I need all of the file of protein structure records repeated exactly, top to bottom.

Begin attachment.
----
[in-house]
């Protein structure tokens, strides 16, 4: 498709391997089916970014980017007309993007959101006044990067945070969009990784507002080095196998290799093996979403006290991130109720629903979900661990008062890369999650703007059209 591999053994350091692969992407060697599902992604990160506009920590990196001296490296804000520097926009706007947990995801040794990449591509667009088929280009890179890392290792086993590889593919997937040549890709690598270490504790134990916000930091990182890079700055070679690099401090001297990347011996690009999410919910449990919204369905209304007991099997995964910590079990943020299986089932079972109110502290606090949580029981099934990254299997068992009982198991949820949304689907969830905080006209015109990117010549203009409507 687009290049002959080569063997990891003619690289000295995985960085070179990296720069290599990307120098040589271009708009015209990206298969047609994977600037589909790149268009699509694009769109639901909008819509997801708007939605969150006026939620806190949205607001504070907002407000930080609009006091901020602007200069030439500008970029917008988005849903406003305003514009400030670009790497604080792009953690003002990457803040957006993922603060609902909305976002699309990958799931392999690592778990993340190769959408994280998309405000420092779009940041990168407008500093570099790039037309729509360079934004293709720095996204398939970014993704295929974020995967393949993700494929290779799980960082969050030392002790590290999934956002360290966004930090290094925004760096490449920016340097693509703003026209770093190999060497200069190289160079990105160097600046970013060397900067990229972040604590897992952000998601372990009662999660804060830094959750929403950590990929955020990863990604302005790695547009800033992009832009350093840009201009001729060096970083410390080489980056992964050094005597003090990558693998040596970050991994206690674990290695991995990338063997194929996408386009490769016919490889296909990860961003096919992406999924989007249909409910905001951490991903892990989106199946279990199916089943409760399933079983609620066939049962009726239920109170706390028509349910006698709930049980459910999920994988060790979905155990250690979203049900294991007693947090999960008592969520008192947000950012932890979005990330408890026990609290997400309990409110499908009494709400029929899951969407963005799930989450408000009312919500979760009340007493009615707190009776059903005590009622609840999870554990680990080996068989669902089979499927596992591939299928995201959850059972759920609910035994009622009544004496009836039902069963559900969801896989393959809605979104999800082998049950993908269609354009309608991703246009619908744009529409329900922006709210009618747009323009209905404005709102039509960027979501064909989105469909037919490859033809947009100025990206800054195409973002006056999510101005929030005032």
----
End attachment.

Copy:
[in-house]
């Protein structure tokens, strides 16, 4: 498709391997089916970014980017007309993007959101006044990067945070969009990784507002080095196998290799093996979403006290991130109720629903979900661990008062890369999650703007059209 591999053994350091692969992407060697599902992604990160506009920590990196001296490296804000520097926009706007947990995801040794990449591509667009088929280009890179890392290792086993590889593919997937040549890709690598270490504790134990916000930091990182890079700055070679690099401090001297990347011996690009999410919910449990919204369905209304007991099997995964910590079990943020299986089932079972109110502290606090949580029981099934990254299997068992009982198991949820949304689907969830905080006209015109990117010549203009409507 687009290049002959080569063997990891003619690289000295995985960085070179990296720069290599990307120098040589271009708009015209990206298969047609994977600037589909790149268009699509694009769109639901909008819509997801708007939605969150006026939620806190949205607001504070907002407000930080609009006091901020602007200069030439500008970029917008988005849903406003305003514009400030670009790497604080792009953690003002990457803040957006993922603060609902909305976002699309990958799931392999690592778990993340190769959408994280998309405000420092779009940041990168407008500093570099790039037309729509360079934004293709720095996204398939970014993704295929974020995967393949993700494929290779799980960082969050030392002790590290999934956002360290966004930090290094925004760096490449920016340097693509703003026209770093190999060497200069190289160079990105160097600046970013060397900067990229972040604590897992952000998601372990009662999660804060830094959750929403950590990929955020990863990604302005790695547009800033992009832009350093840009201009001729060096970083410390080489980056992964050094005597003090990558693998040596970050991994206690674990290695991995990338063997194929996408386009490769016919490889296909990860961003096919992406999924989007249909409910905001951490991903892990989106199946279990199916089943409760399933079983609620066939049962009726239920109170706390028509349910006698709930049980459910999920994988060790979905155990250690979203049900294991007693947090999960008592969520008192947000950012932890979005990330408890026990609290997400309990409110499908009494709400029929899951969407963005799930989450408000009312919500979760009340007493009615707190009776059903005590009622609840999870554990680990080996068989669902089979499927596992591939299928995201959850059972759920609910035994009622009544004496009836039902069963559900969801896989393959809605979104999800082998049950993908269609354009309608991703246009619908744009529409329900922006709210009618747009323009209905404005709102039509960027979501064909989105469909037919490859033809947009100025990206800054195409973002006056999510101005929030005032």